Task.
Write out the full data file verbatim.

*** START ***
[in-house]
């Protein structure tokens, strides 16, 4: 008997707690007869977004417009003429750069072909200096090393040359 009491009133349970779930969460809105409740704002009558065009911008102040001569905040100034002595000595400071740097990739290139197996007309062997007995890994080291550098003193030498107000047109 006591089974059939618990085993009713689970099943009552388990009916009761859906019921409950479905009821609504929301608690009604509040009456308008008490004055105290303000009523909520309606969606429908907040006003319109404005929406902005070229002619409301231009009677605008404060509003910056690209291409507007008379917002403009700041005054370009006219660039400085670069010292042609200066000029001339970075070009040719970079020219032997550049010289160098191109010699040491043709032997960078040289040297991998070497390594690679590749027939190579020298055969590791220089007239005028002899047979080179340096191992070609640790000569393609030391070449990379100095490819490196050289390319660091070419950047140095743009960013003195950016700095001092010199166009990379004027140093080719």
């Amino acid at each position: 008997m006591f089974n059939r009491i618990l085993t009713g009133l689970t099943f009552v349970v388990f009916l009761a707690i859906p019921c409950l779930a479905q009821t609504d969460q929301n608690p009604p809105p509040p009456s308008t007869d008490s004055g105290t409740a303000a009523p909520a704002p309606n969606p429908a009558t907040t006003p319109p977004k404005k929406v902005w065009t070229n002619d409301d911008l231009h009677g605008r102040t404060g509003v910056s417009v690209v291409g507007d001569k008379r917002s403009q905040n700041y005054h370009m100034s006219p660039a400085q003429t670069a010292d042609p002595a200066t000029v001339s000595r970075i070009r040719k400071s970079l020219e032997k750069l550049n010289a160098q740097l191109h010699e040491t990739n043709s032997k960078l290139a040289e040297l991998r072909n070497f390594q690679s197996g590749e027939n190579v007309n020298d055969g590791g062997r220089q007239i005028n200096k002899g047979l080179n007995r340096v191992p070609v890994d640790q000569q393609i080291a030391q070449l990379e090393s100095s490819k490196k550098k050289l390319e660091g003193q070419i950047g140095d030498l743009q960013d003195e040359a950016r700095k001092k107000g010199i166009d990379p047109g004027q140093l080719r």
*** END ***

[in-house]
């Protein structure tokens, strides 16, 4: 008997707690007869977004417009003429750069072909200096090393040359 009491009133349970779930969460809105409740704002009558065009911008102040001569905040100034002595000595400071740097990739290139197996007309062997007995890994080291550098003193030498107000047109 006591089974059939618990085993009713689970099943009552388990009916009761859906019921409950479905009821609504929301608690009604509040009456308008008490004055105290303000009523909520309606969606429908907040006003319109404005929406902005070229002619409301231009009677605008404060509003910056690209291409507007008379917002403009700041005054370009006219660039400085670069010292042609200066000029001339970075070009040719970079020219032997550049010289160098191109010699040491043709032997960078040289040297991998070497390594690679590749027939190579020298055969590791220089007239005028002899047979080179340096191992070609640790000569393609030391070449990379100095490819490196050289390319660091070419950047140095743009960013003195950016700095001092010199166009990379004027140093080719």
């Amino acid at each position: 008997m006591f089974n059939r009491i618990l085993t009713g009133l689970t099943f009552v349970v388990f009916l009761a707690i859906p019921c409950l779930a479905q009821t609504d969460q929301n608690p009604p809105p509040p009456s308008t007869d008490s004055g105290t409740a303000a009523p909520a704002p309606n969606p429908a009558t907040t006003p319109p977004k404005k929406v902005w065009t070229n002619d409301d911008l231009h009677g605008r102040t404060g509003v910056s417009v690209v291409g507007d001569k008379r917002s403009q905040n700041y005054h370009m100034s006219p660039a400085q003429t670069a010292d042609p002595a200066t000029v001339s000595r970075i070009r040719k400071s970079l020219e032997k750069l550049n010289a160098q740097l191109h010699e040491t990739n043709s032997k960078l290139a040289e040297l991998r072909n070497f390594q690679s197996g590749e027939n190579v007309n020298d055969g590791g062997r220089q007239i005028n200096k002899g047979l080179n007995r340096v191992p070609v890994d640790q000569q393609i080291a030391q070449l990379e090393s100095s490819k490196k550098k050289l390319e660091g003193q070419i950047g140095d030498l743009q960013d003195e040359a950016r700095k001092k107000g010199i166009d990379p047109g004027q140093l080719r």